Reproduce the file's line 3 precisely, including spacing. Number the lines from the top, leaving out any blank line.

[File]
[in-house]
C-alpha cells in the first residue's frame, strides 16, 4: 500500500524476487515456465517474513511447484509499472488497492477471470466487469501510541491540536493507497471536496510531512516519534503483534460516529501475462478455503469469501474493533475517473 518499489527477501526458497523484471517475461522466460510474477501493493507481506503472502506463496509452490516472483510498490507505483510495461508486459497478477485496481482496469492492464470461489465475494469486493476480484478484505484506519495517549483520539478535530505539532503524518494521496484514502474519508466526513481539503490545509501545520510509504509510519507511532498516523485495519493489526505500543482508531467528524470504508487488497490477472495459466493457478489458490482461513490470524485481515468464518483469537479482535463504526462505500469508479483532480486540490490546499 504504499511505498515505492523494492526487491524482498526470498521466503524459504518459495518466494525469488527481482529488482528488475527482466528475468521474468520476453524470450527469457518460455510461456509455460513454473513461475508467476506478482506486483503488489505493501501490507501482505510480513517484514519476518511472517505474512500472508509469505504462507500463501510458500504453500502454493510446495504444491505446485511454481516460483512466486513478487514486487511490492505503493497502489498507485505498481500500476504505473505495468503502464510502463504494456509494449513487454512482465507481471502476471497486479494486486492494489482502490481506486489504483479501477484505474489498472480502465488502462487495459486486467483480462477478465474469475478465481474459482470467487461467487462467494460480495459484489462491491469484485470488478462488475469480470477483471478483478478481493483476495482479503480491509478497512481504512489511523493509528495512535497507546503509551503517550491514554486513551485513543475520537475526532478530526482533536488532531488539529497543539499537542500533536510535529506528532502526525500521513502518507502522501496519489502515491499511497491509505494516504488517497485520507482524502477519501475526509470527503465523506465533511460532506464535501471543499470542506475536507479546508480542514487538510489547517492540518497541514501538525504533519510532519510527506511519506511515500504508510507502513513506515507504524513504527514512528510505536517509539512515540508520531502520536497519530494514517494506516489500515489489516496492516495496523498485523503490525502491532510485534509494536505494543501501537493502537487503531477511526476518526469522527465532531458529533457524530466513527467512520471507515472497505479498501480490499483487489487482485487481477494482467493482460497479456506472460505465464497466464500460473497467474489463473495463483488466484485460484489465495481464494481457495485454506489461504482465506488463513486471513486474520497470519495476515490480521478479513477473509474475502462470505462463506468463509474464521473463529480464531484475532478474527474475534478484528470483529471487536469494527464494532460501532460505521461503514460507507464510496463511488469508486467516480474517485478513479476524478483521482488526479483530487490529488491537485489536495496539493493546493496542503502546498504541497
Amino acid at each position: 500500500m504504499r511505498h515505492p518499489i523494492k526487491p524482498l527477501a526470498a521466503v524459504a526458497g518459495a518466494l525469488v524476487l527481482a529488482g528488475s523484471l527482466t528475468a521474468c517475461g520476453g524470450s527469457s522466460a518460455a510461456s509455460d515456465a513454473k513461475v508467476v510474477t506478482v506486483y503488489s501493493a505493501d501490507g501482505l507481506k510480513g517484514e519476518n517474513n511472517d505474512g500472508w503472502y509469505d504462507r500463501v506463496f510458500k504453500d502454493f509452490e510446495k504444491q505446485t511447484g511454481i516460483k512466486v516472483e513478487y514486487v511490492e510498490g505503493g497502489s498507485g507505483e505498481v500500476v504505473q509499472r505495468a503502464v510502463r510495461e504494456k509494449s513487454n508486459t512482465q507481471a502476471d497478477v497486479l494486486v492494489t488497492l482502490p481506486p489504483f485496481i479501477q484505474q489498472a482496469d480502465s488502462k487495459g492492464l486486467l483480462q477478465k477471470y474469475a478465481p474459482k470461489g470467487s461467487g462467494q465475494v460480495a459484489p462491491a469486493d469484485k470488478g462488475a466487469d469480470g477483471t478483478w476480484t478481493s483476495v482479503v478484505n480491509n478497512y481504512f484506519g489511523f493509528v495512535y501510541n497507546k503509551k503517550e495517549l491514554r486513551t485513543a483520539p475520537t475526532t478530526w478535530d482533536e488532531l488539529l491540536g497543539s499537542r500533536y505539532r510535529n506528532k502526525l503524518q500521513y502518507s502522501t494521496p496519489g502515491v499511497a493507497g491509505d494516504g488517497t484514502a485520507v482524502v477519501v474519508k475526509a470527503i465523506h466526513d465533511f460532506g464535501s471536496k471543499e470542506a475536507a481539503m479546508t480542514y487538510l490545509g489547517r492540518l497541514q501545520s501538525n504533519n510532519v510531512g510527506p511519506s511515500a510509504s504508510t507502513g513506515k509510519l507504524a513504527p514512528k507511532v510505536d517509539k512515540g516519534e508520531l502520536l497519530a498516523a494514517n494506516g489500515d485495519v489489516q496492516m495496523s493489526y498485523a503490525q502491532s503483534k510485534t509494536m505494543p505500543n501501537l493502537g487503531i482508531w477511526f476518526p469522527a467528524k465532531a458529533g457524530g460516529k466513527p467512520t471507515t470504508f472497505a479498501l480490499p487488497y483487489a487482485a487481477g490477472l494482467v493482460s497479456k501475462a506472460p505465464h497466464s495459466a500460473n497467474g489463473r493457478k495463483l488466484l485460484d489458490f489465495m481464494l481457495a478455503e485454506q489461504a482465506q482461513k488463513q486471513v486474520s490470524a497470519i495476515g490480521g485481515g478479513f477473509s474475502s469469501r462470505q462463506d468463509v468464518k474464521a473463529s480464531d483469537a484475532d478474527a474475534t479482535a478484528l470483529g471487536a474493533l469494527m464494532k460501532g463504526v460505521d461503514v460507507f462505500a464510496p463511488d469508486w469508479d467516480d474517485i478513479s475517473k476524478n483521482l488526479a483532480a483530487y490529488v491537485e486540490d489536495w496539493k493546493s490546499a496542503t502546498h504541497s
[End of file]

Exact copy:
Amino acid at each position: 500500500m504504499r511505498h515505492p518499489i523494492k526487491p524482498l527477501a526470498a521466503v524459504a526458497g518459495a518466494l525469488v524476487l527481482a529488482g528488475s523484471l527482466t528475468a521474468c517475461g520476453g524470450s527469457s522466460a518460455a510461456s509455460d515456465a513454473k513461475v508467476v510474477t506478482v506486483y503488489s501493493a505493501d501490507g501482505l507481506k510480513g517484514e519476518n517474513n511472517d505474512g500472508w503472502y509469505d504462507r500463501v506463496f510458500k504453500d502454493f509452490e510446495k504444491q505446485t511447484g511454481i516460483k512466486v516472483e513478487y514486487v511490492e510498490g505503493g497502489s498507485g507505483e505498481v500500476v504505473q509499472r505495468a503502464v510502463r510495461e504494456k509494449s513487454n508486459t512482465q507481471a502476471d497478477v497486479l494486486v492494489t488497492l482502490p481506486p489504483f485496481i479501477q484505474q489498472a482496469d480502465s488502462k487495459g492492464l486486467l483480462q477478465k477471470y474469475a478465481p474459482k470461489g470467487s461467487g462467494q465475494v460480495a459484489p462491491a469486493d469484485k470488478g462488475a466487469d469480470g477483471t478483478w476480484t478481493s483476495v482479503v478484505n480491509n478497512y481504512f484506519g489511523f493509528v495512535y501510541n497507546k503509551k503517550e495517549l491514554r486513551t485513543a483520539p475520537t475526532t478530526w478535530d482533536e488532531l488539529l491540536g497543539s499537542r500533536y505539532r510535529n506528532k502526525l503524518q500521513y502518507s502522501t494521496p496519489g502515491v499511497a493507497g491509505d494516504g488517497t484514502a485520507v482524502v477519501v474519508k475526509a470527503i465523506h466526513d465533511f460532506g464535501s471536496k471543499e470542506a475536507a481539503m479546508t480542514y487538510l490545509g489547517r492540518l497541514q501545520s501538525n504533519n510532519v510531512g510527506p511519506s511515500a510509504s504508510t507502513g513506515k509510519l507504524a513504527p514512528k507511532v510505536d517509539k512515540g516519534e508520531l502520536l497519530a498516523a494514517n494506516g489500515d485495519v489489516q496492516m495496523s493489526y498485523a503490525q502491532s503483534k510485534t509494536m505494543p505500543n501501537l493502537g487503531i482508531w477511526f476518526p469522527a467528524k465532531a458529533g457524530g460516529k466513527p467512520t471507515t470504508f472497505a479498501l480490499p487488497y483487489a487482485a487481477g490477472l494482467v493482460s497479456k501475462a506472460p505465464h497466464s495459466a500460473n497467474g489463473r493457478k495463483l488466484l485460484d489458490f489465495m481464494l481457495a478455503e485454506q489461504a482465506q482461513k488463513q486471513v486474520s490470524a497470519i495476515g490480521g485481515g478479513f477473509s474475502s469469501r462470505q462463506d468463509v468464518k474464521a473463529s480464531d483469537a484475532d478474527a474475534t479482535a478484528l470483529g471487536a474493533l469494527m464494532k460501532g463504526v460505521d461503514v460507507f462505500a464510496p463511488d469508486w469508479d467516480d474517485i478513479s475517473k476524478n483521482l488526479a483532480a483530487y490529488v491537485e486540490d489536495w496539493k493546493s490546499a496542503t502546498h504541497s